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Building a Covered-Call Portfolio


A quick guide to all your options.


Dear Professor Smith,

With option premiums still pretty high, this seems like a good time to write covered calls. But rather than pick stocks, is there currently any index or ETF where one could buy or sell calls and puts on the index itself - such as with the SPY or DIA?


S. Frankel

Dear S. Frankel,

Actually, there are a plethora of ways to create a market-based covered position. Not only does nearly every index and exchange-traded fund have related exchange-traded options, but there are also a host of funds and other products that are structured as buy-writes that offer single-stop shopping.

But before delving into specifics, there are a couple of things to be aware of. The first issue is that while the major indices have options tied to the underlying index, one cannot trade the underlying cash index. For example, the SPX and OEX options traded on the Chicago Board of Options Exchange are based on the underlying S&P 500 Index, which isn't actually traded.

Index or ETF

But to create a covered position, one would need to trade the futures on the Chicago Mercantile Exchange (CME). This distinction between the cash index and futures and options on futures holds for the NASDAQ 100, or NDX, and CBOE Dow Jones Index, or DJX.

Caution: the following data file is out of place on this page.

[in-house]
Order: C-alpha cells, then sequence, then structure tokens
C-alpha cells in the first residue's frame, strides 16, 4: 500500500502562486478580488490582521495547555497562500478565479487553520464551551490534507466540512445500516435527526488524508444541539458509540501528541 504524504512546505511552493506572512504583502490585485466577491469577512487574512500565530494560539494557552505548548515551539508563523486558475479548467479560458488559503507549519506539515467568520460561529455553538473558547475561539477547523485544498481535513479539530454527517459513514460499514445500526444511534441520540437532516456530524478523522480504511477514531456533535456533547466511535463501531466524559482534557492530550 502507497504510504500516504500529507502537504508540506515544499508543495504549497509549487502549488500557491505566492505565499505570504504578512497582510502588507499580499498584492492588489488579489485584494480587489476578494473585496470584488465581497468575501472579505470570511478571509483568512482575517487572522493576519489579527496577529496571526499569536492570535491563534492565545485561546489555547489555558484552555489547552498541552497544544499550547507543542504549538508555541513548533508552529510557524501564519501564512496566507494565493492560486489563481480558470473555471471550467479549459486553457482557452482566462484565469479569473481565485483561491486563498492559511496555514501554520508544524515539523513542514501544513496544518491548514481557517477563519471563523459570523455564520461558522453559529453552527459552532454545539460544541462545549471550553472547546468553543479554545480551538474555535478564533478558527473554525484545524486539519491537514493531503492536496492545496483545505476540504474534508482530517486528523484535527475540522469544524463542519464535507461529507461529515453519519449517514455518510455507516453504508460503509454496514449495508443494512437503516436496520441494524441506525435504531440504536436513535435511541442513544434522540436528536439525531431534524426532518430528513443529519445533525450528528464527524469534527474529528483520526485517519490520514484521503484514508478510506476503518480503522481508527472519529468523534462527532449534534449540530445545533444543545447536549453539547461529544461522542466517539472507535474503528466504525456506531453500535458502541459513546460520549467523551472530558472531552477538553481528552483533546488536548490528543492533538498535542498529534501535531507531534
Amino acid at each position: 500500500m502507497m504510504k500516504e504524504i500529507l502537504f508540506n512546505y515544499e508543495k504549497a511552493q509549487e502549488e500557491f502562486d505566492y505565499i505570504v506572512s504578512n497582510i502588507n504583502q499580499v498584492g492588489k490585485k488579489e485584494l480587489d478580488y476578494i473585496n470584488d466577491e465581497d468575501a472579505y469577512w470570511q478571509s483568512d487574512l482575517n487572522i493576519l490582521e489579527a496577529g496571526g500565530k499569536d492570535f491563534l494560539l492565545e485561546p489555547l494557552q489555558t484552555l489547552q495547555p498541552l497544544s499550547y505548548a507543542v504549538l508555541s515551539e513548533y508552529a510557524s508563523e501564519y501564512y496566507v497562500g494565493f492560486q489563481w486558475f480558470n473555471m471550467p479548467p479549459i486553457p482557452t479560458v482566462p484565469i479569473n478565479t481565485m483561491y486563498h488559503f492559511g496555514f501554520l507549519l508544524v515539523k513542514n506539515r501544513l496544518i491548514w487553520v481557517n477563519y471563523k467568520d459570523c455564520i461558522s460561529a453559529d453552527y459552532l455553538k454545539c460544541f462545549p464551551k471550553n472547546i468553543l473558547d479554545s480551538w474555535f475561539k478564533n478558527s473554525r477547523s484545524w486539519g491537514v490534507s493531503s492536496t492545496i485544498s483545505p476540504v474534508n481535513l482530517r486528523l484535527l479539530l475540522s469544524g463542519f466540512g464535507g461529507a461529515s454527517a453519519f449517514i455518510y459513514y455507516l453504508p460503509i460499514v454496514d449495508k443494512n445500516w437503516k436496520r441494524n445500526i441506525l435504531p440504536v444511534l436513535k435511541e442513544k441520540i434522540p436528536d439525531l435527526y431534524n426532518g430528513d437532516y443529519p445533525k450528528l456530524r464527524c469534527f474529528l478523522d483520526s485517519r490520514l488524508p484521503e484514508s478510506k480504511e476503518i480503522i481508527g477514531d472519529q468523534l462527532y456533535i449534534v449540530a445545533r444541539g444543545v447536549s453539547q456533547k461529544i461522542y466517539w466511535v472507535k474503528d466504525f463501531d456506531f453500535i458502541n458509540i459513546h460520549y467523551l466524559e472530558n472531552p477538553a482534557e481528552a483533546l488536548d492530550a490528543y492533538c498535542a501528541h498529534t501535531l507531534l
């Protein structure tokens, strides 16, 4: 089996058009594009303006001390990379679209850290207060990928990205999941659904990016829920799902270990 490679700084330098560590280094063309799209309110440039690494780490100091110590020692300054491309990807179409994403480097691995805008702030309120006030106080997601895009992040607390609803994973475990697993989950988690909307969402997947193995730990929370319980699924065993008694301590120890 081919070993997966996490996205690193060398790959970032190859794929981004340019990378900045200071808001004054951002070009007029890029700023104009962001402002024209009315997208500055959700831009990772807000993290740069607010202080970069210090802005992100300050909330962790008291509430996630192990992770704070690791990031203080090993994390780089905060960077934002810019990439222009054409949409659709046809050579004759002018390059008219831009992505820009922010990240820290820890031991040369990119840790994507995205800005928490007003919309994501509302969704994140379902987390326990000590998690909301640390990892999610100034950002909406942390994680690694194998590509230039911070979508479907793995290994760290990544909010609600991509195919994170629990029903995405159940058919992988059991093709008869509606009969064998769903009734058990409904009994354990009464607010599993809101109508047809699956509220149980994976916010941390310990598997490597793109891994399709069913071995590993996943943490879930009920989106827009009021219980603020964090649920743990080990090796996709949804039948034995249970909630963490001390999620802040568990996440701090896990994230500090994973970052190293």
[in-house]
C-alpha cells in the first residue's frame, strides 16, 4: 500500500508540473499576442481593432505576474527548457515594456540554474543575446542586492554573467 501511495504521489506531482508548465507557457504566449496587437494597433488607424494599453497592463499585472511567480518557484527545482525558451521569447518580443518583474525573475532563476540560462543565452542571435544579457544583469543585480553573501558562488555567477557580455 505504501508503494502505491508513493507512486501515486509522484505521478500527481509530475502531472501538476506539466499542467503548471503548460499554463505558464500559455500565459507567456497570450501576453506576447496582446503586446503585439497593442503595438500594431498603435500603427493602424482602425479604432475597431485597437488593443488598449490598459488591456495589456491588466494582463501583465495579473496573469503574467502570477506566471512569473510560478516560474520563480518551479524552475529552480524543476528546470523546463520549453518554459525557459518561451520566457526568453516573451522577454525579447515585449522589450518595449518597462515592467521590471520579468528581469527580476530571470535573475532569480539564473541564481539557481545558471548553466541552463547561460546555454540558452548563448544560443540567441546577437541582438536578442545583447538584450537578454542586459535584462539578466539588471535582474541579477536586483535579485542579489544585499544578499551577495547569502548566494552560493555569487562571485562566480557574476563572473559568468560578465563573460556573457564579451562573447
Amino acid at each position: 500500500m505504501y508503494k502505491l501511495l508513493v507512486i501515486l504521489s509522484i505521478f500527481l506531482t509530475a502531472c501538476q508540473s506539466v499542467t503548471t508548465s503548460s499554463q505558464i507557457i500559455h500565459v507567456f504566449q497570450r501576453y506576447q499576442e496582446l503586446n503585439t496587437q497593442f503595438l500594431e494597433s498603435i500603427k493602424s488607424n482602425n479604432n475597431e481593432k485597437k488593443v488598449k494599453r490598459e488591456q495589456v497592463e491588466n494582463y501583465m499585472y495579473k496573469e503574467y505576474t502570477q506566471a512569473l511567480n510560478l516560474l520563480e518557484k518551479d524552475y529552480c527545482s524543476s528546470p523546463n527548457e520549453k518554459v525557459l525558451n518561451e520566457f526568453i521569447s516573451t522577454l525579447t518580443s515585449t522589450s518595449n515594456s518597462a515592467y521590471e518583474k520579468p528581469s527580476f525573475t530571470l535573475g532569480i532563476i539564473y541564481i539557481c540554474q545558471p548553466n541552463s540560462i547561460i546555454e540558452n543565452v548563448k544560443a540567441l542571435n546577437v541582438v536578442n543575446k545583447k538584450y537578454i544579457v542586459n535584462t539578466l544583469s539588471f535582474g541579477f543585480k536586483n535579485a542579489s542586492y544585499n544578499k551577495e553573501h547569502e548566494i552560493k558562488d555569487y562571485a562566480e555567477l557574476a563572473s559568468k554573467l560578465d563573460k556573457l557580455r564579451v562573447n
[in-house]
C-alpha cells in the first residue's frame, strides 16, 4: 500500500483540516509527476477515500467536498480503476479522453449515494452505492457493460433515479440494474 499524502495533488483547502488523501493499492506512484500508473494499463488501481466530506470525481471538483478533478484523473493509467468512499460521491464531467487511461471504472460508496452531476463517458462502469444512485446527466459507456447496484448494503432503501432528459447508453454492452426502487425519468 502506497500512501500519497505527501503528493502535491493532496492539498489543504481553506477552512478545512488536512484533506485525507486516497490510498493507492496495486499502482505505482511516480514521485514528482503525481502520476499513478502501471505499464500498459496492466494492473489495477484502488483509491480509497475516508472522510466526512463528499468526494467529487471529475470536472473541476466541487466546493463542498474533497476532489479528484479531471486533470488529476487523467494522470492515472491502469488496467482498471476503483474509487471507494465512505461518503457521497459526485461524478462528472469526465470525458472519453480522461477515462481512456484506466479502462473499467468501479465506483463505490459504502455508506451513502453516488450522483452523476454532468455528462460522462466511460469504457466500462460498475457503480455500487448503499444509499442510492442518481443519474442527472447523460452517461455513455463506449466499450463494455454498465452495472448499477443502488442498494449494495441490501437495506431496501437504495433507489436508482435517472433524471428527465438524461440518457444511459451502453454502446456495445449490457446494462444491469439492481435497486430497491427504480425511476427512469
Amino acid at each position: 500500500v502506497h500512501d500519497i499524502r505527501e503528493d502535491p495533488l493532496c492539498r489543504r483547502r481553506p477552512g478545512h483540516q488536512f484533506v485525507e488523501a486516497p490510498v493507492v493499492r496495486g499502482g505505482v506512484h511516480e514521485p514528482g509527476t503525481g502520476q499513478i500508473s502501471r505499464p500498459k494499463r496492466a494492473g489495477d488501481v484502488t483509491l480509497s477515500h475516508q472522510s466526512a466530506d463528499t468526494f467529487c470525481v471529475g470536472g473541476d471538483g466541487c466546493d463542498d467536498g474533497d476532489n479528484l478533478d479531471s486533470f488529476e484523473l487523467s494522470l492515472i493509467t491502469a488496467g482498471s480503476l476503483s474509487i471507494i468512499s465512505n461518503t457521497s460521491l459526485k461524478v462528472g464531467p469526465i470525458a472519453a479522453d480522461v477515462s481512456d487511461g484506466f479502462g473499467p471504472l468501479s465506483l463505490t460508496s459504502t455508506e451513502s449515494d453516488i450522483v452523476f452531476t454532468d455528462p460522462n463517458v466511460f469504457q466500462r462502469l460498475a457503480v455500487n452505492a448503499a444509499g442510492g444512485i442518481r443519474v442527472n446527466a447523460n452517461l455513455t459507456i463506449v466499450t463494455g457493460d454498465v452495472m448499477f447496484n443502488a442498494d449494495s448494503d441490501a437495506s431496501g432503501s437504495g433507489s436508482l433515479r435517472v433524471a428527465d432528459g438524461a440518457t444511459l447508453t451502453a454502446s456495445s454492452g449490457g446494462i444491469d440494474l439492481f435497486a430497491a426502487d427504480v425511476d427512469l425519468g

The distinction between the cash index, its options, and the futures, does present minor obstacles in the form of slightly different contract specifications, and requires a commodity account to trade the futures. While some brokers might offer portfolio margining, others might not be considered a covered position, and therefore may have a higher capital requirement (which greatly reduces your return on investment).

One thing you don't have to worry about is divergence in performance. Because index options are cash-settled and the futures must converge with the cash price at expiration, there's no danger of misalignment of prices. Still, this isn't as clean as trading options that are fungible to an actively traded underlying security. There can be periods where the futures trade at a large premium or discount to the cash market, causing a temporary mismatch in pricing. Note: There also are options on futures contracts, which can make for a more seamless trade because they truly are covered positions.

A much simpler solution would be to use the popular exchange-traded funds, such as the Spyder Trust. Almost all ETFs have options based on the underlying security, and are settled with a delivery of the shares. This means a straightforward covered call (go long 100 shares and sell 1 call contract) can be established in broad market ETFs - such as the NASDAQ 100 Trust (QQQQ) and the Dow Diamonds Trust (DIA) as well as in sector-specific issues, such as Semiconductor HOLDRs (SMH).

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No positions in stocks mentioned.

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